Looking Up: A Cosmic Symphony In The Space Between The Galaxies

Nov 13, 2017

This beautiful image gives a new look at Stephan's Quintet, a compact group of galaxies discovered about 130 years ago and located about 280 million light years from Earth.
Credit X-ray: NASA/CXC/CfA/E. O'Sullivan Optical: Canada-France-Hawaii-Telescope/Coelum / nasa.gov

This week a quintet of galaxies takes center stage on Looking Up.

What would you say if I told you there was a beautiful quintet available to you, right now? Would you reach for your headphones? Well, in this case, it’s not a lovely musical interlude, but rather an amazing and beautiful grouping of galaxies high in the Colorado night sky, called Stephan’s Quintet. 

First recorded by Edourad Stephan in 1877, this group of five galaxies is both beautiful to look at, and kind of freaky to understand. It seems four of the five galaxies are tightly bound to each other gravitationally. Indeed, there is evidence that before too many more billions of years pass, they will all collapse into one huge galaxy.

But that’s not the strangest part. In the 1970s, astronomers detected what seemed to be a strange and mysterious filament of something emitting radiation in the space between the galaxies. More advanced telescopes in recent years let us see that this filament is actually a massive, inter-galactic shock wave, like a sonic boom on Earth, heating the intergalactic gases to millions of degrees. This is likely due to one of the galaxies smacking into the gas between the other galaxies. And as shock waves go, this one is a biggie – it’s already bigger than our own Milky Way galaxy. So, if you are planning a trip to Stephan’s Quintet, be sure to try to catch a wave.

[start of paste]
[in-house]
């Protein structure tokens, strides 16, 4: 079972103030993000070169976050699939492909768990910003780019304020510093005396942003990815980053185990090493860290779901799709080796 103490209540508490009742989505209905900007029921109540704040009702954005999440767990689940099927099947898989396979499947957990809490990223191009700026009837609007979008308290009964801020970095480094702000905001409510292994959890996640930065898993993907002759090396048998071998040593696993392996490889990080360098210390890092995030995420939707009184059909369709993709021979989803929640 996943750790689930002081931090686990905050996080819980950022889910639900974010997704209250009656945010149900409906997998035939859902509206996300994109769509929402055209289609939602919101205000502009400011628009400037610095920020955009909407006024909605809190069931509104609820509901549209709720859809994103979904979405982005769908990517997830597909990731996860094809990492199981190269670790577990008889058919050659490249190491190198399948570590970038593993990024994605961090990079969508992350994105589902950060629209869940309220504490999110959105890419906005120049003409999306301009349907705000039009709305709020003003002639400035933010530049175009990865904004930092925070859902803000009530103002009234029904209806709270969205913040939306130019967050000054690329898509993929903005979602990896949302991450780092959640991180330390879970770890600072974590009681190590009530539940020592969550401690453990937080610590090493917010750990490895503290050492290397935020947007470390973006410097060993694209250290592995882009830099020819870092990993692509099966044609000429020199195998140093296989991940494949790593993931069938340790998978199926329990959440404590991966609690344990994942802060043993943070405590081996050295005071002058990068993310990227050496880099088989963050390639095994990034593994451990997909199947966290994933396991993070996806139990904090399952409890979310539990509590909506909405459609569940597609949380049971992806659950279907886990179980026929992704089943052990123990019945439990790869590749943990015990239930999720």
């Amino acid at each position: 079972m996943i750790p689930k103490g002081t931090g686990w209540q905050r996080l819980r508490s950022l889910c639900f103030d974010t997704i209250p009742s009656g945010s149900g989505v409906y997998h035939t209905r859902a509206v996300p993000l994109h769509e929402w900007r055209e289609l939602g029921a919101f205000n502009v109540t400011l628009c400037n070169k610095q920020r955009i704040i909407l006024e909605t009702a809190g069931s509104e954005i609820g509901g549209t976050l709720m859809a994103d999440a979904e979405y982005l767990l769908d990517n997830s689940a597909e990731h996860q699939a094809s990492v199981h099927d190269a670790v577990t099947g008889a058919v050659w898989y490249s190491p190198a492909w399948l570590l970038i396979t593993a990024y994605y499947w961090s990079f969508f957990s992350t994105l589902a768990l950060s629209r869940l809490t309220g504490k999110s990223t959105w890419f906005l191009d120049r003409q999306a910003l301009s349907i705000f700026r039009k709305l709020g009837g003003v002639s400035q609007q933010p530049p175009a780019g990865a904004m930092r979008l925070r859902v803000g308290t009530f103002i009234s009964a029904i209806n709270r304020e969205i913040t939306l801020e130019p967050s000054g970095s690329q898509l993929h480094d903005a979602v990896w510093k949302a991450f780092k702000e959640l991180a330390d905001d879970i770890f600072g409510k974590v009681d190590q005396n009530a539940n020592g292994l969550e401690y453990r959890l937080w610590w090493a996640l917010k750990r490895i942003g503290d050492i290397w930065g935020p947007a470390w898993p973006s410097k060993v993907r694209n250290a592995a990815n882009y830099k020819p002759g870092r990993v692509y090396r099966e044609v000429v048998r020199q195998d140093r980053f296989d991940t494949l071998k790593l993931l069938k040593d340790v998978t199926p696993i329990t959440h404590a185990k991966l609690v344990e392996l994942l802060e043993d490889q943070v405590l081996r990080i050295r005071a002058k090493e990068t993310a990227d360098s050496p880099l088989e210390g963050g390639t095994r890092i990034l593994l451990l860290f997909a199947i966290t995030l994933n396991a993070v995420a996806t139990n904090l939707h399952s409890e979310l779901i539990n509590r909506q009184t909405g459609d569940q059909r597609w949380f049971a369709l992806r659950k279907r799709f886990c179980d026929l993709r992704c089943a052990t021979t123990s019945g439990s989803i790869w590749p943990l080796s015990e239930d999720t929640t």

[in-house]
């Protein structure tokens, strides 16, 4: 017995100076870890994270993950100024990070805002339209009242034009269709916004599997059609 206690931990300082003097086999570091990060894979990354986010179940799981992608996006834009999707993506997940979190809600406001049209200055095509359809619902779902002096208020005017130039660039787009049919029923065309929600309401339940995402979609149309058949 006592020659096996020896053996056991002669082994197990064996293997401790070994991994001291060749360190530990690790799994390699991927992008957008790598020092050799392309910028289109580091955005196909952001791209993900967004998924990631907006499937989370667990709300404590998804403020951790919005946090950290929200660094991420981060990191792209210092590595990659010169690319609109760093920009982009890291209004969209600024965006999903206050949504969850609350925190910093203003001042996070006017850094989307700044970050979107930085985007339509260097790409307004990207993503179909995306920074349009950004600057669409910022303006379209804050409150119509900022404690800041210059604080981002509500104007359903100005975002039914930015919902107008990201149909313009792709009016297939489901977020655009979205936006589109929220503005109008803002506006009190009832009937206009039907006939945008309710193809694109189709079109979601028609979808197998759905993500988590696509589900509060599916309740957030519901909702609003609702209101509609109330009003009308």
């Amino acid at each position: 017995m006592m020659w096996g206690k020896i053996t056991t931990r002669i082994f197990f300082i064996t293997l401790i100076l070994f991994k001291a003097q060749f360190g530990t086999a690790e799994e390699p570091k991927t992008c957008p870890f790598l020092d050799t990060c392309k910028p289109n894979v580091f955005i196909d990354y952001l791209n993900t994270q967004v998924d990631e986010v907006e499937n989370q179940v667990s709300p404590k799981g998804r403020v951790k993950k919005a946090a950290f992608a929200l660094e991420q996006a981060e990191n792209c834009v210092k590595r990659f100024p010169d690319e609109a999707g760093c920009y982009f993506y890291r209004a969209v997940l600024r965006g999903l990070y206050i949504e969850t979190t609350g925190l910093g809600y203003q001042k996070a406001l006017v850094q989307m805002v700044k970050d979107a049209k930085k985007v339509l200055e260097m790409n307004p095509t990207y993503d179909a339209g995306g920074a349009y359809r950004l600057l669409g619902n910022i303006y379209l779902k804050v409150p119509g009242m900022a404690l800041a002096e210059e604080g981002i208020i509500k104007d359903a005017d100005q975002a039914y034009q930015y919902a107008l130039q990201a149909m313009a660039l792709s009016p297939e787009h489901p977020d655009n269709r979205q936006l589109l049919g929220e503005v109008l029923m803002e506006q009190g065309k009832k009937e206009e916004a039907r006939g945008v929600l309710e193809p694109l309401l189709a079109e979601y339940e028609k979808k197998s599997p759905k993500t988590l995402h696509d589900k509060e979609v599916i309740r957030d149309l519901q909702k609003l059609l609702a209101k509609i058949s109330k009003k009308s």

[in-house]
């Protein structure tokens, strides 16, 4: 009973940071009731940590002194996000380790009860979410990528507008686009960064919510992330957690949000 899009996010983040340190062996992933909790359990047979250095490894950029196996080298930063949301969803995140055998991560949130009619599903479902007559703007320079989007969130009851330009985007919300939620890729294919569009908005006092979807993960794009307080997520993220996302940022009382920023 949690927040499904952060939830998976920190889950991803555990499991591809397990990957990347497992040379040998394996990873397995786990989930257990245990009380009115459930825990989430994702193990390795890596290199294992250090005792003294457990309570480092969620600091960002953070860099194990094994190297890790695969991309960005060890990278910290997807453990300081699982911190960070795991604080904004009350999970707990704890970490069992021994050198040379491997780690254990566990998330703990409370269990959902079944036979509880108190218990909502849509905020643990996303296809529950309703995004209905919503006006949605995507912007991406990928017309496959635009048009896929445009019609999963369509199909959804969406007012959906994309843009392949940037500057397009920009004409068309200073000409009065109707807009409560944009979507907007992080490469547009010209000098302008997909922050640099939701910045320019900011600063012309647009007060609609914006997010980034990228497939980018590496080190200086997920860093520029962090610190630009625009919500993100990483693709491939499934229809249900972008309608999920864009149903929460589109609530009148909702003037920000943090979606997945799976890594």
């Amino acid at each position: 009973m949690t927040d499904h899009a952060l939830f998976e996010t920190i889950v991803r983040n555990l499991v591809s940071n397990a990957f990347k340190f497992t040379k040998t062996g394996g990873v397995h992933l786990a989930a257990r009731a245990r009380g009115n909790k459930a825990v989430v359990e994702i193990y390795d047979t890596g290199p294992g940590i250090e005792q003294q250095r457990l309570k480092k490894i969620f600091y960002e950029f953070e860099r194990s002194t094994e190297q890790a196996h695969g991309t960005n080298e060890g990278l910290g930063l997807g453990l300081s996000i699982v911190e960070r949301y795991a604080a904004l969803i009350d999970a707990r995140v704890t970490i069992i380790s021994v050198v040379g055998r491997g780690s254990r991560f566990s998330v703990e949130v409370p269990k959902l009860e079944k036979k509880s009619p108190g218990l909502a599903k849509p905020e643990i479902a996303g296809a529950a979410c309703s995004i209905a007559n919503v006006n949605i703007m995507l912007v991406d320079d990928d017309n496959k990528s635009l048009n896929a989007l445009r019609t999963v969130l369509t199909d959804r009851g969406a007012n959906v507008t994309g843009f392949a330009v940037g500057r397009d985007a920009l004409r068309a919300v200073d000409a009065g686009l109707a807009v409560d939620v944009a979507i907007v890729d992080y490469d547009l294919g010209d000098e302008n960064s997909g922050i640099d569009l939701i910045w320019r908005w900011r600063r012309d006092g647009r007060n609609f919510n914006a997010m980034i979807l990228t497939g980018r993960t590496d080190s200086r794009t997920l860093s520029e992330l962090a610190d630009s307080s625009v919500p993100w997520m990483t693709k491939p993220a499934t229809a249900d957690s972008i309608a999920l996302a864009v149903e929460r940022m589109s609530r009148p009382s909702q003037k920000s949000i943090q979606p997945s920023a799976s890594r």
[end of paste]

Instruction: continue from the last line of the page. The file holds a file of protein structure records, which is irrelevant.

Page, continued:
This false-color composite image of the Stephan's Quintet galaxy cluster clearly shows one of the largest shock waves ever seen (green arc). The wave was produced by one galaxy falling toward another at speeds of more than one million miles per hour. The image is made up of data from NASA's Spitzer Space Telescope and a ground-based telescope in Spain.
Credit NASA/JPL-Caltech/Max Planck Institute / nasa.gov

If you’d like to take a closer look at Stephan’s Quintet or any of the wonderful and amazing things in the sky, please visit csastro.org for a link to information on our monthly meetings and our free public star parties.